"I'm hoping to draw people in, and maybe they'll buy the record and maybe they'll go and tell their friends. I'm trying to work a word-of-mouth network here, 'cause we ain't really a pop act. We're not really R&B. We couldn't get on MTV if we spent 6 million quid. So, you have to accept the way the world is."

Along the in-store trail, Strummer will be a guest DJ July 23 at WFMU Jersey City, N.J., and July 24 at WFUV Bronx, N.Y., as well as be a guest on CFNY Toronto. He and the band will appear July 24 on Late Night With Conan O'Brien and will open for Brian Setzer Aug. 4 at the Greek Theatre in L.A.

Hellcat, which is releasing the album worldwide, doesn't plan to release a formal single in the U.S., but the album -- released July 10 in the U.K. -- is already getting a lift from KCRW L.A., where music director Nic Harcourt is playing "Bhindi Bhagee," "Mega Bottle Ride," and "Mondo Bongo."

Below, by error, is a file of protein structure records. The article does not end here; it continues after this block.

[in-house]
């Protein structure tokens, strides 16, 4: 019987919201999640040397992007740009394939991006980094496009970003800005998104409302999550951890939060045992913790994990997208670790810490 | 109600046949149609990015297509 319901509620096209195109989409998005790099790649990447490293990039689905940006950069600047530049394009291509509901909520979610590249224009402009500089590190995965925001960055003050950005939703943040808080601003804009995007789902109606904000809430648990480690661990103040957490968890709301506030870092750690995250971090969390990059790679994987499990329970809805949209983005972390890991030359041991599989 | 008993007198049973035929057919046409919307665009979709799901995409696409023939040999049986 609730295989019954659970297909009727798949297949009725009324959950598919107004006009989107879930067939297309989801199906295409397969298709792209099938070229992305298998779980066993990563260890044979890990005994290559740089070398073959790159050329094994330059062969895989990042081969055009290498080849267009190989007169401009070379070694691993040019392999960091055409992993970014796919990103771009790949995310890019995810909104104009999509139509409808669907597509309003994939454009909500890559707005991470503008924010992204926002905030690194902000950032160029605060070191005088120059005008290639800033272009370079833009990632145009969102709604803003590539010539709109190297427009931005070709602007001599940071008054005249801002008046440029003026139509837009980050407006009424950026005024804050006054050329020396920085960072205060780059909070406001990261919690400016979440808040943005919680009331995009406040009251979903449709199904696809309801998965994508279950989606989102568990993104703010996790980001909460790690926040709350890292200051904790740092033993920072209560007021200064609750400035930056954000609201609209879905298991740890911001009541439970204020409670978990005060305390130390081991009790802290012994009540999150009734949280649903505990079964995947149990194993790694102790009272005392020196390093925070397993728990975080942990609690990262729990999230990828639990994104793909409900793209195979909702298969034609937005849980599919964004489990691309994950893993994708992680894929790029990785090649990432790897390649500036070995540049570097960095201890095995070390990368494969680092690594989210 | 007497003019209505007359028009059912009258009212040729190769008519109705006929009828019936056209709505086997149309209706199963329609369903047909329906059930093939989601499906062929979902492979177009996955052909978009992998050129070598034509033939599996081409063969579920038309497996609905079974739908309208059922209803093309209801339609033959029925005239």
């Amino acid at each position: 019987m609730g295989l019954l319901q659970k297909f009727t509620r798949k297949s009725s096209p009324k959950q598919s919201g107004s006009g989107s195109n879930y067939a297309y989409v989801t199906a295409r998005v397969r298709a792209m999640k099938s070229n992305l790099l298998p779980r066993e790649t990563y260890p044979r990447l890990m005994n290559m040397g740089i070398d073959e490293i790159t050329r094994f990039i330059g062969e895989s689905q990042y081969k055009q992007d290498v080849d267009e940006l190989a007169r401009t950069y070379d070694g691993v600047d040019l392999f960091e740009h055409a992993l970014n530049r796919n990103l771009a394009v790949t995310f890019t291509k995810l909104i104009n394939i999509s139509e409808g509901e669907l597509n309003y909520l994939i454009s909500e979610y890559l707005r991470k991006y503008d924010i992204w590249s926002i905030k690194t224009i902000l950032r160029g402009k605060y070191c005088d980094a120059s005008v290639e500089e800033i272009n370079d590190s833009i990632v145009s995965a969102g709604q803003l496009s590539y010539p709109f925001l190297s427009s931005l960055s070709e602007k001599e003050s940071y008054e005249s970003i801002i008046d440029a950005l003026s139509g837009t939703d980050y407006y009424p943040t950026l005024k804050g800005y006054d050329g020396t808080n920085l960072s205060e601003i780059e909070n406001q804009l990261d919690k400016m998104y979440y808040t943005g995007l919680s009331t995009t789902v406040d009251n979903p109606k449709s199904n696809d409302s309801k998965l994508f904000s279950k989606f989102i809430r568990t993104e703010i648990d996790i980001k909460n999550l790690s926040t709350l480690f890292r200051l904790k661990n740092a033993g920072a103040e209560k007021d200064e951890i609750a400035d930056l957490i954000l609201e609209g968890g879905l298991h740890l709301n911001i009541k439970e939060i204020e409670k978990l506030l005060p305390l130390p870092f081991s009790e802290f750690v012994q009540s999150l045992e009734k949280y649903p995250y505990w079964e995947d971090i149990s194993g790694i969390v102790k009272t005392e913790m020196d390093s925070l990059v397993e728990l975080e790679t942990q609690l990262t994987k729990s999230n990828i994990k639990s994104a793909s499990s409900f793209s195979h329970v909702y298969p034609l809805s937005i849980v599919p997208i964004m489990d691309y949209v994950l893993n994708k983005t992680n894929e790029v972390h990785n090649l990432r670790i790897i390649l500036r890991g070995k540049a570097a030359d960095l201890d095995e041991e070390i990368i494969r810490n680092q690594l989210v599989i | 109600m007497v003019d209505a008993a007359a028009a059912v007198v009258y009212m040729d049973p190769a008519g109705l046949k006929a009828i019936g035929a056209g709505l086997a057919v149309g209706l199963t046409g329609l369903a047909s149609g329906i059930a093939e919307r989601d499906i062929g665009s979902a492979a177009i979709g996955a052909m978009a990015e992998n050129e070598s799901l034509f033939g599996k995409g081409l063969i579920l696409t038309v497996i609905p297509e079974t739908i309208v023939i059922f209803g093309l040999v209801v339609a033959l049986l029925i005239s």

Stations across Europe are being serviced with "Johnny Appleseed," for which the band has shot a video. Also, a vinyl, gatefold version of the album will be pressed in the U.K. only.

The band will return to the U.S. for a full-fledged tour in October, with a U.K. tour slated for November.

Having just reunited with his Clash mates in May to accept the outstanding contribution to British music trophy at the U.K.'s Ivor Novella Awards, Strummer knows he will again be facing the reunion question as he promotes the new album.

So what's the answer? "I don't think it's really gonna happen," he says. "Maybe when the heat's off in 20 years' time, we'll get together and make a blues record or something. I often think it would be a laugh to do a tour when we're 78." That would be "really kicking," he adds, laughing loudly. "That is a punk-rock idea."